“Cross-border illicit capital flight is inversely correlated with the formal inflow of remittances,” he says, pointing to the retention of currency in destination countries in exchange for taka payments at recipients.
“We need to stabilize the dollar market by guaranteeing a uniform rate while taking steps to further depreciate our local currency,” he said.
He also suggests that policymakers could include a new provision allowing senders to keep 20% of their money sent in whatever foreign currency they want. “It could help encourage our expatriates to send funds through official channels.”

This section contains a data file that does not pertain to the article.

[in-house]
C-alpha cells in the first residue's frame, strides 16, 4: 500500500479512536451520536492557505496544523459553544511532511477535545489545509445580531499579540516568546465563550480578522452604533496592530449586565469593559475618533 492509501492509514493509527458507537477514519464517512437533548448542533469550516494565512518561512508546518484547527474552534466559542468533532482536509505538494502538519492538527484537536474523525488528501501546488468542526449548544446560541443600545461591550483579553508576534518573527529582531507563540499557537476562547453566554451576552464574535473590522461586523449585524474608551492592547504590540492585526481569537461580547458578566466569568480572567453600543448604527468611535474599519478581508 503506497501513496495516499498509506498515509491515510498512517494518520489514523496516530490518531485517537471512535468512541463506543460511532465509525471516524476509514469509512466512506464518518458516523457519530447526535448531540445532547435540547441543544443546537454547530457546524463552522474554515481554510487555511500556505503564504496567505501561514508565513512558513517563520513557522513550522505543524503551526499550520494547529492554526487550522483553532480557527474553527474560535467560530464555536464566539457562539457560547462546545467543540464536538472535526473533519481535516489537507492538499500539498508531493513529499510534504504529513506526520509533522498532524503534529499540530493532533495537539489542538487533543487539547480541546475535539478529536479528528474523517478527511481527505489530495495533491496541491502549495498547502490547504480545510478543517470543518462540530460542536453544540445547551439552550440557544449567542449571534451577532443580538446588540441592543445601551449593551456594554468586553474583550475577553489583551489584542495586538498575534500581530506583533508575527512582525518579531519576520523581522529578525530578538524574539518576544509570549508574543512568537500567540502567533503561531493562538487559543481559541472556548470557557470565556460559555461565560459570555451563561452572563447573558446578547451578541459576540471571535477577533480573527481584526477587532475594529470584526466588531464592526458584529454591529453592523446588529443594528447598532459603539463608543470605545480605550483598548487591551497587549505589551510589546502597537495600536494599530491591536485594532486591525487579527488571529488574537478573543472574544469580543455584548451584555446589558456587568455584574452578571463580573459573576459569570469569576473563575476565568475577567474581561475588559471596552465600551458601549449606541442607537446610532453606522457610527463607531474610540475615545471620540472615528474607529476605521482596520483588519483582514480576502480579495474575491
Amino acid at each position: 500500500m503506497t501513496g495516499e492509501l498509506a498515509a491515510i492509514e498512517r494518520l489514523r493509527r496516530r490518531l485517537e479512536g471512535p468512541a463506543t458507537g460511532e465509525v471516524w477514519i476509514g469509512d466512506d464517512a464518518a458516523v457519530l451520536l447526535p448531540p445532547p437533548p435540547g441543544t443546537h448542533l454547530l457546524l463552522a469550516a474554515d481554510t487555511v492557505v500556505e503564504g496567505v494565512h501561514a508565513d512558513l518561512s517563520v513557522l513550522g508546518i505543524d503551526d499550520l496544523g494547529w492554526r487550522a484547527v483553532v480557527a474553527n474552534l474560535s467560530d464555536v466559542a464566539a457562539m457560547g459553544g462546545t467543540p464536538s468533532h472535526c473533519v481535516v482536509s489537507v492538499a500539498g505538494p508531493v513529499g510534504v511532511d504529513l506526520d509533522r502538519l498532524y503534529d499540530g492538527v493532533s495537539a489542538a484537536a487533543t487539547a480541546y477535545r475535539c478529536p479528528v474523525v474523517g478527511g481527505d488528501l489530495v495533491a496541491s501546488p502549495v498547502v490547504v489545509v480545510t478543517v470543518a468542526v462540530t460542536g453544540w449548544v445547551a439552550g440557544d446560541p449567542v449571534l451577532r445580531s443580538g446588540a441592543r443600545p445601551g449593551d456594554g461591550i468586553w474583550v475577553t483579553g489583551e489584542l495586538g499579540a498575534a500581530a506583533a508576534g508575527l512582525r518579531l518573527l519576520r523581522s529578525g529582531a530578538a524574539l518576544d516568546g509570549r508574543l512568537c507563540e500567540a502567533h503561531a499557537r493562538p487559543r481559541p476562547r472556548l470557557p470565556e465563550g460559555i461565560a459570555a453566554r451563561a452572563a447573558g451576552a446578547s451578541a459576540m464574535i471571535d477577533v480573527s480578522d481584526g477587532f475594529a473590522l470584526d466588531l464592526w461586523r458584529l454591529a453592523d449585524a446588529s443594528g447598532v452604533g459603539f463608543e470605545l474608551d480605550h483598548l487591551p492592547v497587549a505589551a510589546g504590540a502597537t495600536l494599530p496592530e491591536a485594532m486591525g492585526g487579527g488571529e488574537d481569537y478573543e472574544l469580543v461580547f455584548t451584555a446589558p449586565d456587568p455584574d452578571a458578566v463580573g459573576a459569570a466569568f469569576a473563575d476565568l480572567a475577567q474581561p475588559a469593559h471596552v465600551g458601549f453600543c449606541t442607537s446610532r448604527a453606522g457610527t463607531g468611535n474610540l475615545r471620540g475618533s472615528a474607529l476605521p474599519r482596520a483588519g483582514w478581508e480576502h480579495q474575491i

In a final step, the central bank asked commercial banks to provide Tk 107 per US dollar for inbound remittances.
The instruction was given on Monday at a meeting between the central bank and the Bangladesh Bankers Association (BBA), an association of chief executives of banks, and the Association of Bangladeshi Stockbrokers (Bafeda).
But the rate of inbound remittances was Tk 108 just a month ago.
A total of 617,209 Bangladeshis found employment abroad in 2021, while the number was 217,669 in 2020. In the nine months of the current calendar year, around 0.9 million Bangladeshi workers have found employment in different destination countries, according to the Bureau of Manpower. Employment and Training (BMET).